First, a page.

The U.S. Equal Opportunity Commission says it has settled a race discrimination charge filed with the commission against Hurley Medical Center over allegations that black nurses were forbidden from treating a white baby.
The EEOC will conduct annual non-discrimination training for the management staff of the hospital and partner with the hospital on a variety of programs and initiatives aimed at educating and developing youth from Flint and the surrounding Genesee County community as part of a five-year collaborative agreement.
“I am pleased that we are able to engage in this partnership and receive the expert resources of the EEOC in a collaborative fashion,” Melany Gavulic, Hurley president and CEO, said in a statement sent to The Flint Journal by the EEOC. “All of these initiatives, in partnership with the EEOC, will continue to move us forward in our unending commitment to provide clinical excellence and service to people.”
Hurley could not be reached for further comment Friday morning.
The agreement also includes a variety of internal programs focused on workforce development involving youth in the community.
The hospital agreed to pay nearly $200,000 in March to settle a lawsuit that claimed the hospital discriminated against a nurse when it refused to let her treat an infant because she is black.
Nurse Tonya Battle, who works in the hospital’s neonatal intensive care unit, filed a lawsuit claiming the hospital discriminated against her when it fulfilled a father’s request not to let black nurses treat his child. Both sides announced they settled the suit Feb. 22. The terms of the settlement were not immediately disclosed.
Hurley agreed to pay Battle $110,000 as part of the settlement. Hurley also agreed to pay two other employees, Lakisha Bah Stewart and Latoya, $41,250 each to settle the claims.
Stewart and Butler, who also work at the hospital, were added to the discrimination lawsuit as part of an amended complaint. Both are also black.
The hospital also agreed to staff an “employee advocate” and undertake a “root cause analysis” with the goal of creating an action plan, according to the settlement agreement.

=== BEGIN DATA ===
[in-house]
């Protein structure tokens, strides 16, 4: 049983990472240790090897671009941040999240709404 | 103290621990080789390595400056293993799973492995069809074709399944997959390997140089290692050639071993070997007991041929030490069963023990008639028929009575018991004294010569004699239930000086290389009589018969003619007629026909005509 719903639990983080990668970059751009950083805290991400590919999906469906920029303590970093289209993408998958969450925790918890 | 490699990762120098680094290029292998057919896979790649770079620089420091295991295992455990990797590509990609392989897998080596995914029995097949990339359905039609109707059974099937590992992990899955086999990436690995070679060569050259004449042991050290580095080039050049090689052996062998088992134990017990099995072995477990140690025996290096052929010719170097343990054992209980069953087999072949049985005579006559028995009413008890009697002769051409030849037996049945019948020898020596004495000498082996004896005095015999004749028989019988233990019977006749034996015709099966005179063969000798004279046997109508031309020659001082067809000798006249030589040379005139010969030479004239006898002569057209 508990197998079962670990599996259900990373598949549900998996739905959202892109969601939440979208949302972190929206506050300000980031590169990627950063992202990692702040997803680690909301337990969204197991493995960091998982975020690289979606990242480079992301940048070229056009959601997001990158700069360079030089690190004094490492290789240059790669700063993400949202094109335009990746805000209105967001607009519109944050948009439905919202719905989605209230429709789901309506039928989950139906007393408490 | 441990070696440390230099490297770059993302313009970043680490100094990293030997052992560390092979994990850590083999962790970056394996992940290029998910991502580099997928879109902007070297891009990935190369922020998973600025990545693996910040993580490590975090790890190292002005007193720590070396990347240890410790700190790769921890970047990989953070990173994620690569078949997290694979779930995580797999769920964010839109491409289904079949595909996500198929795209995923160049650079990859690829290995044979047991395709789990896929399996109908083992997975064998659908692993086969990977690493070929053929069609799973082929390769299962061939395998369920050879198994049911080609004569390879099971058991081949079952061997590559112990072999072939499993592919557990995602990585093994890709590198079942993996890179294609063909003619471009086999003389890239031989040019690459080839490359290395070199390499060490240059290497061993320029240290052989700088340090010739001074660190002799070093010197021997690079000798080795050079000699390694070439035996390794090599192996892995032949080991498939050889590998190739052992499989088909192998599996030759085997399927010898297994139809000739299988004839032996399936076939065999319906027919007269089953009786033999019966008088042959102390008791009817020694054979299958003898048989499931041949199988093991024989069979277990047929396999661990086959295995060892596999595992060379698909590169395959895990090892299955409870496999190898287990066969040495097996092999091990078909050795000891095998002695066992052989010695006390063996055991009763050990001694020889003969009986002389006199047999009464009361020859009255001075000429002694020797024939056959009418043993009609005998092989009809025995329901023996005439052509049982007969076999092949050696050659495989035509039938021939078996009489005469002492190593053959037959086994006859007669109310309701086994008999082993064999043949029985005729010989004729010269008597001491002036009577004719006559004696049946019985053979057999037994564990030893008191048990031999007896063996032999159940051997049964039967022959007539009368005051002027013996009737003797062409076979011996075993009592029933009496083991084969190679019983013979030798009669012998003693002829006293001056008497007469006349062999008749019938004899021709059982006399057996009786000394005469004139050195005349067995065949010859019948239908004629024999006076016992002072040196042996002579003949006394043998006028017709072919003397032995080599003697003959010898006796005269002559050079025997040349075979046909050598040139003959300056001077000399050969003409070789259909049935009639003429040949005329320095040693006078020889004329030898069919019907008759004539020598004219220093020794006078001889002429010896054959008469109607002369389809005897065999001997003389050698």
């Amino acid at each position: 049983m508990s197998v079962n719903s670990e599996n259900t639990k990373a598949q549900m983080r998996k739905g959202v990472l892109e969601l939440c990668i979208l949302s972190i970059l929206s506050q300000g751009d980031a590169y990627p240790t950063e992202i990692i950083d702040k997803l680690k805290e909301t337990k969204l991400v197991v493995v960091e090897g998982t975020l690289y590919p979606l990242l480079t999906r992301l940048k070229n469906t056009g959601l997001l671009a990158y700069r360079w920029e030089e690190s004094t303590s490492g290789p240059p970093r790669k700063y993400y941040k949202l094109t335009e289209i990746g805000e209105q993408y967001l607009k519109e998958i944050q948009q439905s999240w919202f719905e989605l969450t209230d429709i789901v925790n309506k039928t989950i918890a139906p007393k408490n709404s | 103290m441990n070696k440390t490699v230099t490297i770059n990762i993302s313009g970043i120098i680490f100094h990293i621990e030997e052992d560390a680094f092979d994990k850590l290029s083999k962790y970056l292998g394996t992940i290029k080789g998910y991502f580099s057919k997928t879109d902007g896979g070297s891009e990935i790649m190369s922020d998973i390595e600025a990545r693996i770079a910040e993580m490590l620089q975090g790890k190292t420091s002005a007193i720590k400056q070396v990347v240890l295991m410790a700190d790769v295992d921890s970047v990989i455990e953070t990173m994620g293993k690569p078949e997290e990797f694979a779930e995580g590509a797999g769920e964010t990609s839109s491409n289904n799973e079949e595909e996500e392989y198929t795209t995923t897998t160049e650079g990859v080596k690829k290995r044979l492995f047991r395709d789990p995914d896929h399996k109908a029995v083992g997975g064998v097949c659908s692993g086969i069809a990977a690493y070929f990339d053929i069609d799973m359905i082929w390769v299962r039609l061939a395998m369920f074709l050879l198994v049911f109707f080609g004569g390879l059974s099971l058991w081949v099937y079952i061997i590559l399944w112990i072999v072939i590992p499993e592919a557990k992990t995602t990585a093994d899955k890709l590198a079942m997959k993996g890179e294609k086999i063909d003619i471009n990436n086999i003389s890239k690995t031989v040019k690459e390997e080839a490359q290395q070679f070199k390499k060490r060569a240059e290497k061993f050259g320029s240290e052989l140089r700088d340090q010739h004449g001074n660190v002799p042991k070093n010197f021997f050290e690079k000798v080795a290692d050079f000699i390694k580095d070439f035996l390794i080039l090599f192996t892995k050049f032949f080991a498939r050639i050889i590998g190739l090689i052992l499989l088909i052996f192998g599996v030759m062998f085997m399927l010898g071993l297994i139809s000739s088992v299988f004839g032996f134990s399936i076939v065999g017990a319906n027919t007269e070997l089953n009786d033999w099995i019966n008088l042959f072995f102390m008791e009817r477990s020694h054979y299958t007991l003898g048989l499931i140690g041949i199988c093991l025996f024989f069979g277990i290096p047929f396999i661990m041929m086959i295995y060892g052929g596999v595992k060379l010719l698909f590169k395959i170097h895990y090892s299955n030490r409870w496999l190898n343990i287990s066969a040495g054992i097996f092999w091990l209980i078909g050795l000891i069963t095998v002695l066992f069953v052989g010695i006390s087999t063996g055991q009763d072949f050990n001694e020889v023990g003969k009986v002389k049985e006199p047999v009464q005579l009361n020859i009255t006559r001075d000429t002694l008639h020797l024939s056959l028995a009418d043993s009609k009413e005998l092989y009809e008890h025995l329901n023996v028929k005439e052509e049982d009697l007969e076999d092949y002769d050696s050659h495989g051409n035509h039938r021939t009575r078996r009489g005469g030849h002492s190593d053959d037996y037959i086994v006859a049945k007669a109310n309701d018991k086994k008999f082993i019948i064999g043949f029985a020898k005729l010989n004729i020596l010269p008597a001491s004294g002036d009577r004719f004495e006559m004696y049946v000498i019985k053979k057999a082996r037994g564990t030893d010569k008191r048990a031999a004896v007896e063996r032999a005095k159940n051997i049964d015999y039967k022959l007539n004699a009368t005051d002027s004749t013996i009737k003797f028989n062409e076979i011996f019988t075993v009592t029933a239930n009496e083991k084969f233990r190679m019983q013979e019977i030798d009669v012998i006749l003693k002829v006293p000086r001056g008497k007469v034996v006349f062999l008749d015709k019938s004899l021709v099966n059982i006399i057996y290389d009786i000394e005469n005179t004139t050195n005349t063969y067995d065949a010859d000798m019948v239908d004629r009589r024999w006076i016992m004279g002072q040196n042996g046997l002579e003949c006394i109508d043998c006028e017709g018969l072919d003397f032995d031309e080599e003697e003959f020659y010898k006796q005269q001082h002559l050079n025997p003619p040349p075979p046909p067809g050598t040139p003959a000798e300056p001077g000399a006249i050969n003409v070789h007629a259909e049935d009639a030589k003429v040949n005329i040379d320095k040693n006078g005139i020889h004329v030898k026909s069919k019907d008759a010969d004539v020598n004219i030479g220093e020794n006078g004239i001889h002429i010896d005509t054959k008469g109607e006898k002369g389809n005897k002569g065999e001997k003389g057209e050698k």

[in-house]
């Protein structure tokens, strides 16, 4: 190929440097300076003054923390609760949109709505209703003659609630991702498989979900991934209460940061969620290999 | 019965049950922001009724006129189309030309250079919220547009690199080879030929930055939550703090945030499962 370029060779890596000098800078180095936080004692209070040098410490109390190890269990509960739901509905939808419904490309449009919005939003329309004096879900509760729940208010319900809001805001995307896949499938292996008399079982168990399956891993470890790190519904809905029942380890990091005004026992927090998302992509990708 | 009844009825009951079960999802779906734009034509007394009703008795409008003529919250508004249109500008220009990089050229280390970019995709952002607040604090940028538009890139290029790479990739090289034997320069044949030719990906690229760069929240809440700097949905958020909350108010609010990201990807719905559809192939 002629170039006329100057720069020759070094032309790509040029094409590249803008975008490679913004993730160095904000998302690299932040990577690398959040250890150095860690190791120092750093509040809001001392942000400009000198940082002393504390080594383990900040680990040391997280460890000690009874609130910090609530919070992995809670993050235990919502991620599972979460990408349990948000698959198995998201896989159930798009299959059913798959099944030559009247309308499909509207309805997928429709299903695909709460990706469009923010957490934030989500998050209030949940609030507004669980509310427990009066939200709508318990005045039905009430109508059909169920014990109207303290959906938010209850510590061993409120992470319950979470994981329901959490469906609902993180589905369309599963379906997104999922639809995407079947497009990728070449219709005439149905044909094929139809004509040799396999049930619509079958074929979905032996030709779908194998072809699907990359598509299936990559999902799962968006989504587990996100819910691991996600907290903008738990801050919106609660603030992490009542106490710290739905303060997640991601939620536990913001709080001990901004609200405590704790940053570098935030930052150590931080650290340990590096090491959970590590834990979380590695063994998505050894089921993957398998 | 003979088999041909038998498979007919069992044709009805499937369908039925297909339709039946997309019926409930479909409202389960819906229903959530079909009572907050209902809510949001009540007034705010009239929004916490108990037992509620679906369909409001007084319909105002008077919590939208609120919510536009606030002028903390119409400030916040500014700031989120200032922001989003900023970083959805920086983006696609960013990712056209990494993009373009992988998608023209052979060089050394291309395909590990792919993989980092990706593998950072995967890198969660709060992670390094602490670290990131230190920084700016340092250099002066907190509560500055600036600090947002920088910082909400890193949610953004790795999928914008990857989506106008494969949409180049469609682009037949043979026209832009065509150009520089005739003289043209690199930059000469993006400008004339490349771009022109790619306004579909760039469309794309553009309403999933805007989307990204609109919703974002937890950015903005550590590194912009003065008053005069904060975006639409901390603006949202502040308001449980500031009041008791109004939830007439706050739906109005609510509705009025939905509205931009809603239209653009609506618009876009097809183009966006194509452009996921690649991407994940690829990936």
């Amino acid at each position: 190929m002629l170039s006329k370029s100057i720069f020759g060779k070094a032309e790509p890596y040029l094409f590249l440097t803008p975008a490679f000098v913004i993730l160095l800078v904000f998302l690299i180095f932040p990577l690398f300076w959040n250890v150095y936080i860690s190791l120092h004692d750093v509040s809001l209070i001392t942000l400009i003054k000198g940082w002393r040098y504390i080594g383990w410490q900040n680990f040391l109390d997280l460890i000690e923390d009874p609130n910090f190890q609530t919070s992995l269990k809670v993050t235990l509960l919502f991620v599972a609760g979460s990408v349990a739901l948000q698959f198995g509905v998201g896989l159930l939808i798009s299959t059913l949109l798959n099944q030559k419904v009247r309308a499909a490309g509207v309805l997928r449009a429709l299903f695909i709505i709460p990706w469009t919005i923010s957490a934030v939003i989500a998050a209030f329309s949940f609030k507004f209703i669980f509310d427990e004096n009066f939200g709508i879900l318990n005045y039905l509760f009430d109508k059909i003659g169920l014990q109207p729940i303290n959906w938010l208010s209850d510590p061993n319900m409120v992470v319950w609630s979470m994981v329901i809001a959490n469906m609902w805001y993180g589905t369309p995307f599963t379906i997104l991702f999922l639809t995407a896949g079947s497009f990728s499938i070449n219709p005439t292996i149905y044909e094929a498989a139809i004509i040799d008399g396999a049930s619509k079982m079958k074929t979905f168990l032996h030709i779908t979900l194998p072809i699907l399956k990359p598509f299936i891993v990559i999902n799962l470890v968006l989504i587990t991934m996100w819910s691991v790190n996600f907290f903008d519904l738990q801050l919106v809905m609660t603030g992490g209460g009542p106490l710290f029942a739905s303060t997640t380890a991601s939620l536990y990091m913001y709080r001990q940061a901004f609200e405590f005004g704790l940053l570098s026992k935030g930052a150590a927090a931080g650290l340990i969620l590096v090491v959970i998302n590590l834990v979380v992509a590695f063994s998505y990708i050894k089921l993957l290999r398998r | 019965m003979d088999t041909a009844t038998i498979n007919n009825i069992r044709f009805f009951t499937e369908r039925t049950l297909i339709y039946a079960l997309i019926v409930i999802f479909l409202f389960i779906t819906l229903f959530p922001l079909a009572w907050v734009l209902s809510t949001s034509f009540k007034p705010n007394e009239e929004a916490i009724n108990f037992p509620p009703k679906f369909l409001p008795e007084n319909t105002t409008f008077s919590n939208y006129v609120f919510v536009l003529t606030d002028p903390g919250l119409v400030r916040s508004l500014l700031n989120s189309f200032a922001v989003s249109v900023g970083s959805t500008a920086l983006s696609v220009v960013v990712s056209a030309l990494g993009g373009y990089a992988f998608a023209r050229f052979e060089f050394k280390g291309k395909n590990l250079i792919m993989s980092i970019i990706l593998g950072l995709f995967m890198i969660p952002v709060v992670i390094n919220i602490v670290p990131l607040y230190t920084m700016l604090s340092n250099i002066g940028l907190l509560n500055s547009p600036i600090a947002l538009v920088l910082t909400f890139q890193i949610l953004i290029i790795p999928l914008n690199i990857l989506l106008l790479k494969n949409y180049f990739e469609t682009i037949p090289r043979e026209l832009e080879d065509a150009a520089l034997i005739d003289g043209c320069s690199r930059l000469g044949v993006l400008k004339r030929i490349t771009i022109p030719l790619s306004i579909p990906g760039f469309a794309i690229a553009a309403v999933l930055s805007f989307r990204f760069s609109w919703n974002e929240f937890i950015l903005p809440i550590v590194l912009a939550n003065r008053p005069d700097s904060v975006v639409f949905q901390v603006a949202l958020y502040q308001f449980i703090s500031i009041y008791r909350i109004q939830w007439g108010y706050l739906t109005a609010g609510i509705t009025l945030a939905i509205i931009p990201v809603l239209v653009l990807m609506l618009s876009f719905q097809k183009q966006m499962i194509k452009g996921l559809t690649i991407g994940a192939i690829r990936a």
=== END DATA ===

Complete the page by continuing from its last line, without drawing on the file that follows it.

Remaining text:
The employee advocate would deal with hospital administration and work on behalf of the hospital’s employees.
The father, who was not named in the lawsuit, told the supervisor that he did not want a black nurse taking care of his baby, the suit alleges. The father allegedly rolled up his sleeve and showed a tattoo that was believed to be a swastika while talking with the supervisor, the suit says.
According to the discrimination lawsuit, the supervisor then reassigned the infant to a different nurse and posted a note stating, “No African American nurse to take care of baby,” on the assignment clipboard.
A lawsuit is still outstanding against the hospital over the incident.
Another lawsuit over the incident is still ongoing. It involves a fourth nurse, Carlotta Armstrong.
The lawsuit, filed in February, echoes the claims made by Battle.
Attorney Tom Pabst, who represents Armstrong, said depositions in the case prove that Hurley has not been forthright in explaining how it handled the issue and he looks forward to the truth being presented at trial.
“I think people should know what Hurley did,” Pabst said.
Pabst said he hopes the case will go to trial by the end of the year.
Article by Gary Ridley, visit: www.mLIVE.com
The Linesch Firm provides news and opinion articles as a service to our readers. Often these articles come from sources outside of our organization. Where possible, the source is documented within each article as well as a link to the article’s source. For more information about The Linesch Firm, please visit our website: www.LineschFirm.com. If you have questions about employment matters and would like to consult a Board Certified Labor Attorney, please contact our Firm.